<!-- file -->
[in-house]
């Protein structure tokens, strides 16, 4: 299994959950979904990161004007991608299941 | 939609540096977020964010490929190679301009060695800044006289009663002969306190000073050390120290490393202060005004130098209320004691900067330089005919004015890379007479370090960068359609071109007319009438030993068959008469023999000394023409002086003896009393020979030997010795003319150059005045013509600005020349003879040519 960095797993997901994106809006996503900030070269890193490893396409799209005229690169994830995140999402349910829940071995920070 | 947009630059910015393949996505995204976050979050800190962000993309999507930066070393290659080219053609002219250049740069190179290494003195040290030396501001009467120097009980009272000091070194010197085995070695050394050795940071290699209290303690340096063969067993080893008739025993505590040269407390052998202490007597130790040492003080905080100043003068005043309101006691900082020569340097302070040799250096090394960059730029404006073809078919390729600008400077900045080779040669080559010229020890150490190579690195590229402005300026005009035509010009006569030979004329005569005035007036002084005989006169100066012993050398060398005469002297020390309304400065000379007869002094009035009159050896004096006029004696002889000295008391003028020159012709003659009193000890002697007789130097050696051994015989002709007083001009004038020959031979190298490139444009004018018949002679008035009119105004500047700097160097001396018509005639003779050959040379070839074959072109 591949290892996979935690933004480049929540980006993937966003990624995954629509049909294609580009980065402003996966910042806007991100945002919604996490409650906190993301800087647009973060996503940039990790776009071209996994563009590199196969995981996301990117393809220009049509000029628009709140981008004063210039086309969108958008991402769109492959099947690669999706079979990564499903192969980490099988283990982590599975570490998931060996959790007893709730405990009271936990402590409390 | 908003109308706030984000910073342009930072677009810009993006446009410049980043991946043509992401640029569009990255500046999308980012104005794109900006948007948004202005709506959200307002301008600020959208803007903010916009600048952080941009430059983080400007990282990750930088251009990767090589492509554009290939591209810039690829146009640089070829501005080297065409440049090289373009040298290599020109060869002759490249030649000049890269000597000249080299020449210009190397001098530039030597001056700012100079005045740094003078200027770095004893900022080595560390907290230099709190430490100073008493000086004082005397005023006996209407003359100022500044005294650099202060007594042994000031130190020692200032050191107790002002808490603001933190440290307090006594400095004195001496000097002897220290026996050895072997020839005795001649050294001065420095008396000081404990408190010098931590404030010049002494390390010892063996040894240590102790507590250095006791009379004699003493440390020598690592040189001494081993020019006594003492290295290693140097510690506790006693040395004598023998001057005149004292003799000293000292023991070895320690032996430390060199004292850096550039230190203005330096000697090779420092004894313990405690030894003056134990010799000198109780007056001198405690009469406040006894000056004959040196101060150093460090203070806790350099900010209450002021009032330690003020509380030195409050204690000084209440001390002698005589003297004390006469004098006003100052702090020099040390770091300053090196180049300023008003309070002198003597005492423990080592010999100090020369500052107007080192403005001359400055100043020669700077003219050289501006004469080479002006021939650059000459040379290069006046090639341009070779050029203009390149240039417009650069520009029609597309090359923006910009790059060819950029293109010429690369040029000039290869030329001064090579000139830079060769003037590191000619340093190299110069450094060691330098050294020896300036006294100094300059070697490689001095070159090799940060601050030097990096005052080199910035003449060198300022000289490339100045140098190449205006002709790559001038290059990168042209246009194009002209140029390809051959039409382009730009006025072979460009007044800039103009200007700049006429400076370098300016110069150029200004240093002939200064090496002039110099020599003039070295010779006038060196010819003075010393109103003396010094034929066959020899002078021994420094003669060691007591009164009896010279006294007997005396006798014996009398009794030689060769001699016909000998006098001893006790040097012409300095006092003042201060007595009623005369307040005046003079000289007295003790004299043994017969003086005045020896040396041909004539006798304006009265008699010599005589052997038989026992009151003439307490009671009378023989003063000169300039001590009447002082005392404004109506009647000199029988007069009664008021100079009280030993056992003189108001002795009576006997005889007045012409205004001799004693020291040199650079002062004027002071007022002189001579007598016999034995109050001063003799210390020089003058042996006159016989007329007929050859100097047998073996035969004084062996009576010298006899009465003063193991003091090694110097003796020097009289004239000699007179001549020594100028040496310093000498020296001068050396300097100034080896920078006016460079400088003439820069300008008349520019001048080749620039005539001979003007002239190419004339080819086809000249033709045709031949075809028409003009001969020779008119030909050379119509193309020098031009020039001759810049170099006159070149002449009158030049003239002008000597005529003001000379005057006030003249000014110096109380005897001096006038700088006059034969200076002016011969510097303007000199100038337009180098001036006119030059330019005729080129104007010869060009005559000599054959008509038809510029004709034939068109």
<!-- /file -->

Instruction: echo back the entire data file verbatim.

[in-house]
């Protein structure tokens, strides 16, 4: 299994959950979904990161004007991608299941 | 939609540096977020964010490929190679301009060695800044006289009663002969306190000073050390120290490393202060005004130098209320004691900067330089005919004015890379007479370090960068359609071109007319009438030993068959008469023999000394023409002086003896009393020979030997010795003319150059005045013509600005020349003879040519 960095797993997901994106809006996503900030070269890193490893396409799209005229690169994830995140999402349910829940071995920070 | 947009630059910015393949996505995204976050979050800190962000993309999507930066070393290659080219053609002219250049740069190179290494003195040290030396501001009467120097009980009272000091070194010197085995070695050394050795940071290699209290303690340096063969067993080893008739025993505590040269407390052998202490007597130790040492003080905080100043003068005043309101006691900082020569340097302070040799250096090394960059730029404006073809078919390729600008400077900045080779040669080559010229020890150490190579690195590229402005300026005009035509010009006569030979004329005569005035007036002084005989006169100066012993050398060398005469002297020390309304400065000379007869002094009035009159050896004096006029004696002889000295008391003028020159012709003659009193000890002697007789130097050696051994015989002709007083001009004038020959031979190298490139444009004018018949002679008035009119105004500047700097160097001396018509005639003779050959040379070839074959072109 591949290892996979935690933004480049929540980006993937966003990624995954629509049909294609580009980065402003996966910042806007991100945002919604996490409650906190993301800087647009973060996503940039990790776009071209996994563009590199196969995981996301990117393809220009049509000029628009709140981008004063210039086309969108958008991402769109492959099947690669999706079979990564499903192969980490099988283990982590599975570490998931060996959790007893709730405990009271936990402590409390 | 908003109308706030984000910073342009930072677009810009993006446009410049980043991946043509992401640029569009990255500046999308980012104005794109900006948007948004202005709506959200307002301008600020959208803007903010916009600048952080941009430059983080400007990282990750930088251009990767090589492509554009290939591209810039690829146009640089070829501005080297065409440049090289373009040298290599020109060869002759490249030649000049890269000597000249080299020449210009190397001098530039030597001056700012100079005045740094003078200027770095004893900022080595560390907290230099709190430490100073008493000086004082005397005023006996209407003359100022500044005294650099202060007594042994000031130190020692200032050191107790002002808490603001933190440290307090006594400095004195001496000097002897220290026996050895072997020839005795001649050294001065420095008396000081404990408190010098931590404030010049002494390390010892063996040894240590102790507590250095006791009379004699003493440390020598690592040189001494081993020019006594003492290295290693140097510690506790006693040395004598023998001057005149004292003799000293000292023991070895320690032996430390060199004292850096550039230190203005330096000697090779420092004894313990405690030894003056134990010799000198109780007056001198405690009469406040006894000056004959040196101060150093460090203070806790350099900010209450002021009032330690003020509380030195409050204690000084209440001390002698005589003297004390006469004098006003100052702090020099040390770091300053090196180049300023008003309070002198003597005492423990080592010999100090020369500052107007080192403005001359400055100043020669700077003219050289501006004469080479002006021939650059000459040379290069006046090639341009070779050029203009390149240039417009650069520009029609597309090359923006910009790059060819950029293109010429690369040029000039290869030329001064090579000139830079060769003037590191000619340093190299110069450094060691330098050294020896300036006294100094300059070697490689001095070159090799940060601050030097990096005052080199910035003449060198300022000289490339100045140098190449205006002709790559001038290059990168042209246009194009002209140029390809051959039409382009730009006025072979460009007044800039103009200007700049006429400076370098300016110069150029200004240093002939200064090496002039110099020599003039070295010779006038060196010819003075010393109103003396010094034929066959020899002078021994420094003669060691007591009164009896010279006294007997005396006798014996009398009794030689060769001699016909000998006098001893006790040097012409300095006092003042201060007595009623005369307040005046003079000289007295003790004299043994017969003086005045020896040396041909004539006798304006009265008699010599005589052997038989026992009151003439307490009671009378023989003063000169300039001590009447002082005392404004109506009647000199029988007069009664008021100079009280030993056992003189108001002795009576006997005889007045012409205004001799004693020291040199650079002062004027002071007022002189001579007598016999034995109050001063003799210390020089003058042996006159016989007329007929050859100097047998073996035969004084062996009576010298006899009465003063193991003091090694110097003796020097009289004239000699007179001549020594100028040496310093000498020296001068050396300097100034080896920078006016460079400088003439820069300008008349520019001048080749620039005539001979003007002239190419004339080819086809000249033709045709031949075809028409003009001969020779008119030909050379119509193309020098031009020039001759810049170099006159070149002449009158030049003239002008000597005529003001000379005057006030003249000014110096109380005897001096006038700088006059034969200076002016011969510097303007000199100038337009180098001036006119030059330019005729080129104007010869060009005559000599054959008509038809510029004709034939068109």